Prescription data for ACEI, beta blockers, metformin, and statins were obtained from VINCI. A medication class was included if it was initiated after the first occurrence of TBI and before the diagnosis of dementia with possible AD, or in the control group, before the censoring date. Mortality was included in the model for analysis of survival time. We defined single medication users as patients who initiated at least one of the four target medication classes during the study period. We defined no medication users as patients who did not initiate treatment with medications in any of the four classes after the first TBI diagnosis. The combined medication group was defined as patients who initiated two different drugs after the first TBI occurrence. An initiation of combined medication treatment was considered to be present if the patient was issued prescriptions for two different medications during the study period. Association of angiotensin receptor blockers (ARB) with the risk of dementia has been previously explored , and ARB was not included in our analysis as many more subjects use ACEI than those on ARB medications.
Demographics and covariates
Demographic characteristics (age, race, gender) were included in the study design to adjust for purported effects of these variables and reported comorbidities on TBI occurrence and possible AD diagnosis [47, 48]. Mental health comorbidities included anxiety, bipolar disorder, schizophrenia, posttraumatic stress disorder (PTSD), depression, and substance use disorders. Other medical comorbidities included sleep disorder, thyroid disorder, cardiac dysrhythmia, cancer, congestive heart failure, coronary artery disease, diabetes mellitus, hyperlipidemia, hypertension, liver disease, lung disease, and renal failure. We included the number of TBI events and medication duration as covariates in the model. We defined a new TBI event as one that occurred 60 days after a preceding TBI diagnosis. Medication duration was defined as the total days of prescribed medication.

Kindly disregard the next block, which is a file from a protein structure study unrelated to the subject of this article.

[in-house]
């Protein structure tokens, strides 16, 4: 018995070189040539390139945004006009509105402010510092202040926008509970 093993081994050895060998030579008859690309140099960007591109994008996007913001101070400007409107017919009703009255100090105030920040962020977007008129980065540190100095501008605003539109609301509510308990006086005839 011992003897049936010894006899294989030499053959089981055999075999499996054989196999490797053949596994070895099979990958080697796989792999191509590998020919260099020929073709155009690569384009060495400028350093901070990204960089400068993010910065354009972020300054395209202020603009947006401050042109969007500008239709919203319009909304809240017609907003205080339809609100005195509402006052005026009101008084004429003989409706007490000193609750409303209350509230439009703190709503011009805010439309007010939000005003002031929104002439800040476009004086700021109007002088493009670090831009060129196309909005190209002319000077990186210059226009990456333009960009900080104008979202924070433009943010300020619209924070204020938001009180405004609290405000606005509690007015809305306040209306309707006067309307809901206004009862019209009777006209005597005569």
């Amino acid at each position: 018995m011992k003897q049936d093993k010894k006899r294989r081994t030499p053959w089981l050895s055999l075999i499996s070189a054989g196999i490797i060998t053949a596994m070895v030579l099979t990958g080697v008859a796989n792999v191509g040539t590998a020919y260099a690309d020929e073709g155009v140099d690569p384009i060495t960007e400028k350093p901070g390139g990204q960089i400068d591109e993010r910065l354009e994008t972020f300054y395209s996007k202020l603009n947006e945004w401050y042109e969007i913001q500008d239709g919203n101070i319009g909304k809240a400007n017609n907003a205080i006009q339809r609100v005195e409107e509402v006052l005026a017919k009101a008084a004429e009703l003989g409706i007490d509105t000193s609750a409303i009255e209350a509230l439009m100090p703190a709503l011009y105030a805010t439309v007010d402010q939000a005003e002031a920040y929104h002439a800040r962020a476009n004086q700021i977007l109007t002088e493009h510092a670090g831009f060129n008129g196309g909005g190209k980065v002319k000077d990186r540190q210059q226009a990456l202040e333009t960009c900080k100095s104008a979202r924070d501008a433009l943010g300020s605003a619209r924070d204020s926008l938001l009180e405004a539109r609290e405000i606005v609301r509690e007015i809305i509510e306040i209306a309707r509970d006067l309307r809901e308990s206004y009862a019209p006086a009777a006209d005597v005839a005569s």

We used logistic regression to assess the effect of first TBI occurrence on possible AD diagnosis [46, 49]. Possible AD diagnosis (ICD-9 331.0 and ICD-10 G30.x) during our study period was the binary outcome in this model, and first TBI occurrence was included in the model as a primary factor for evaluation. Demographics and comorbidities were employed as covariates. Statistical significance was set at an alpha level of p < 0.05, and maximum likelihood estimation was used to calculate the odds ratio (OR) with 95% confidence intervals (CI).
We used survival analysis  to investigate the association of target medications on the risk of AD diagnosis after the first occurrence of TBI claims diagnosis in the study cohort. Survival time and medication groups were defined as indicated above. Kaplan-Meier curves were used to determine the median survival time from TBI occurrence to diagnosis of dementia with possible AD and to compare cumulative survival between medication groups . Multivariate Cox regression models were used to compare different medication groups while adjusting for demographics and comorbidities .